top of page



Welcome! Let me start by telling you that I will be talking to you in terms you understand. What a concept! I have sat through lots of university seminars and consultant webinars where the speakers are talking in terms that really make no sense. That’s because they are trying to convince you that they are smarter than you! I won’t do that.I use the principles developed under Washington state’s Governor Christine Gregoire called “Plain Talk.” It was an amazing initiative that required all government documents, pamphlets, and web information to be written for the average reader and organized to serve the reader’s needs. The point was not to dumb down the message. The point was to make the message understood. Let me give you some examples. In one webinar, the consultant quotes the well-known author, Stephen Covey, as saying “Priority is a function of context.” And then he quotes some obscure person named Eugène Ionesco, who is “one of the foremost figures of the French Avant-garde theatre,” as saying “It is not the answer that enlightens, but the question.”  My doctorate studies are in organizational psychology and we have an academic phrase for such consultants! They are "carnival barkers!" These pitchmen (and women) overstate, obfuscate, and fabricate their products in order to close the sale. They are the "Mad Men" of change management.

          The leading training companies in this field are charging thousands for their certifications! And let’s be honest, you will be paying for some over that top words of wisdom that are meaningless. Managing change is hard enough without insulting people’s intelligence. The very first principle of People Sustained Organizational Change Management (PSOCM    ) is to engage the individual employee and get them to buy into the need for change. Believe me, they already know there is a problem. But if you start quoting Eugène Ionesco, then your problems will only get worse.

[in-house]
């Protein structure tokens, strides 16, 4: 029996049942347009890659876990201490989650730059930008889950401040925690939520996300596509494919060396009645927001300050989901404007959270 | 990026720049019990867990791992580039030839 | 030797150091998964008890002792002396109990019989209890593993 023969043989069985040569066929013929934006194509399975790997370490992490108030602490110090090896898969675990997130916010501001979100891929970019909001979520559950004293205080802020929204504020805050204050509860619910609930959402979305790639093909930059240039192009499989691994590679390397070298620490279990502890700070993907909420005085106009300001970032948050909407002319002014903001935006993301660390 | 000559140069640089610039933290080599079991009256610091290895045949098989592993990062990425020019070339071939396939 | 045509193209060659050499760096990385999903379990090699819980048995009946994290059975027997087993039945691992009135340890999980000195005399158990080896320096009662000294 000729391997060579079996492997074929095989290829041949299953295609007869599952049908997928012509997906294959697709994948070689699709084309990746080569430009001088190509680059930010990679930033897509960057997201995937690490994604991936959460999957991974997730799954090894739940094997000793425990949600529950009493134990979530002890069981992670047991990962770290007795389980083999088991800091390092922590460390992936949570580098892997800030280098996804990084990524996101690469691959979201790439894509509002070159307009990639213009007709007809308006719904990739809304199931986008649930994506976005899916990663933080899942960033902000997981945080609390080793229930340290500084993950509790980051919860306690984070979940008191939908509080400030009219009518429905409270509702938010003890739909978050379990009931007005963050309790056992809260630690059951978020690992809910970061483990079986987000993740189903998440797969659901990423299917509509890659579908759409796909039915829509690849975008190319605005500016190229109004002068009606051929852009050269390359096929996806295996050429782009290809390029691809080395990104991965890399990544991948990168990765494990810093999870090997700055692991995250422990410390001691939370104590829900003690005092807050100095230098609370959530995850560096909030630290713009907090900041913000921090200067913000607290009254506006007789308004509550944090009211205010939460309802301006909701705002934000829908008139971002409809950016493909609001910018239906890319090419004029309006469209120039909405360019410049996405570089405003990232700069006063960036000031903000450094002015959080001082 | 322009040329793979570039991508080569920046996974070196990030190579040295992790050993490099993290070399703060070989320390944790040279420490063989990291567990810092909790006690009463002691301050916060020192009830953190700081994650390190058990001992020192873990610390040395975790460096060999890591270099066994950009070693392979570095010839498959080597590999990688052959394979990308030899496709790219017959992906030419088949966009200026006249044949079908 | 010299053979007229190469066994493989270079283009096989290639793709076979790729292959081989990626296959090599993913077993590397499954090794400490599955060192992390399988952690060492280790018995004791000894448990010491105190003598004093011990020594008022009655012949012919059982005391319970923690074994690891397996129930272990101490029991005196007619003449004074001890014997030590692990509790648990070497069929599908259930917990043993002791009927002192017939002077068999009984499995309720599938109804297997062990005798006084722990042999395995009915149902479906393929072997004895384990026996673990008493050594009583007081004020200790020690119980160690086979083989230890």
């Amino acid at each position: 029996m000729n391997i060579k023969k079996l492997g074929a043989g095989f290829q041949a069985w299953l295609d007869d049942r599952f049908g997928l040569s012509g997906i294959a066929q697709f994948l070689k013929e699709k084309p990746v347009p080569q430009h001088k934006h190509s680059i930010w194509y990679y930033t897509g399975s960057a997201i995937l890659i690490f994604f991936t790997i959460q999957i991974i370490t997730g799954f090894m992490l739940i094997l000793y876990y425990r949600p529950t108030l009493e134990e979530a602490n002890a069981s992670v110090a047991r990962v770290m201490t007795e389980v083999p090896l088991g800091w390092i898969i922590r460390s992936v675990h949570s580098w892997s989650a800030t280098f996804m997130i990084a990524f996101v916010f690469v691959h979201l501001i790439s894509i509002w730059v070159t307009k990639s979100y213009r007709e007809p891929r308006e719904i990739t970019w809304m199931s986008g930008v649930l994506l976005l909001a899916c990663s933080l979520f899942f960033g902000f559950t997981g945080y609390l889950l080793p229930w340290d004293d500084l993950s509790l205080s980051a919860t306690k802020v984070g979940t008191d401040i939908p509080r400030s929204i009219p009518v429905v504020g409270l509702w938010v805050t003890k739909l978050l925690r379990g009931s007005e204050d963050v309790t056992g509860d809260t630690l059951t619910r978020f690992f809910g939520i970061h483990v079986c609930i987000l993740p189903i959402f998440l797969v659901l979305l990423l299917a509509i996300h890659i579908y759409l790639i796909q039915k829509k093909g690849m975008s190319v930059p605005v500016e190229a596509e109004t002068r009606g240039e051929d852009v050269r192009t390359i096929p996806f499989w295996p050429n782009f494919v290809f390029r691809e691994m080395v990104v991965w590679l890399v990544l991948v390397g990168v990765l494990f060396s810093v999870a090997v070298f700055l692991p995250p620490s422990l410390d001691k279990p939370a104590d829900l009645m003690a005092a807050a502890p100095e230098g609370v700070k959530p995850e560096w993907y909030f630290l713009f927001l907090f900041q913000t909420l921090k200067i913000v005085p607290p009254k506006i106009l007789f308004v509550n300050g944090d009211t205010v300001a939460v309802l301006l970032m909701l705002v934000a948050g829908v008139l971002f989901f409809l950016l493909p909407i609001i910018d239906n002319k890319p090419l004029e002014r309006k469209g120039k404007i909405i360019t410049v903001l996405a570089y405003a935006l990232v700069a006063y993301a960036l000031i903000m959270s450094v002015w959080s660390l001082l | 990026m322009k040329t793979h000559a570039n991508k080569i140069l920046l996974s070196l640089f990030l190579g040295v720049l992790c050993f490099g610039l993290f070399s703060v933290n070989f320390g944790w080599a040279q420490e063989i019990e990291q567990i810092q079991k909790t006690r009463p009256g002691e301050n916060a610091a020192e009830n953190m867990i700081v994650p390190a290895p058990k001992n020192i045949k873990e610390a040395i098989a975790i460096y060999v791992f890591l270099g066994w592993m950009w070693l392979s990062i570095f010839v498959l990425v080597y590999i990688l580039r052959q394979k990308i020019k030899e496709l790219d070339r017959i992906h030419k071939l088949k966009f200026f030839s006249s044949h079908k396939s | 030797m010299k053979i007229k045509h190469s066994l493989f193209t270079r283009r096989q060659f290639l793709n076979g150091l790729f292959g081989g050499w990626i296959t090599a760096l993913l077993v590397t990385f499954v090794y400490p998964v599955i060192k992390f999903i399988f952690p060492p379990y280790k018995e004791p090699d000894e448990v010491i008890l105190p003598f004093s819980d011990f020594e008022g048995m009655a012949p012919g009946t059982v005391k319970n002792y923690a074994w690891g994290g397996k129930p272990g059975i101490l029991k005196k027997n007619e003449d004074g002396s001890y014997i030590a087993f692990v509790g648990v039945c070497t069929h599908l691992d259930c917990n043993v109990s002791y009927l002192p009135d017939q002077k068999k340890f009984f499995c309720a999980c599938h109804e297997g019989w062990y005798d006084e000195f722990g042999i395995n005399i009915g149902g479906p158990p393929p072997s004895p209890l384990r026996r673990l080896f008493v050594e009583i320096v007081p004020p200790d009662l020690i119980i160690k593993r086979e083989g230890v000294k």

According to the Harvard Business Review, “A recent search on for books on 'change management' turned up 6,153 titles, each with a distinct take on the topic.” The Book of Change was created with the mission of providing the organizational change manager with a one-stop shopping website where information can be found quickly and easily. It also provides the first academic literature search of the most prominent OCM models.

 This in turn has resulted in the first comprehensive, life-cycle model that involves three phases, ten steps, and numerous independent actions the change manager can incorporate into their own OCM activities.

The author of this publication and model brings 30 years of experience as a practitioner-manager and 10 years as an academic-consultant to what is his own ongoing research mission.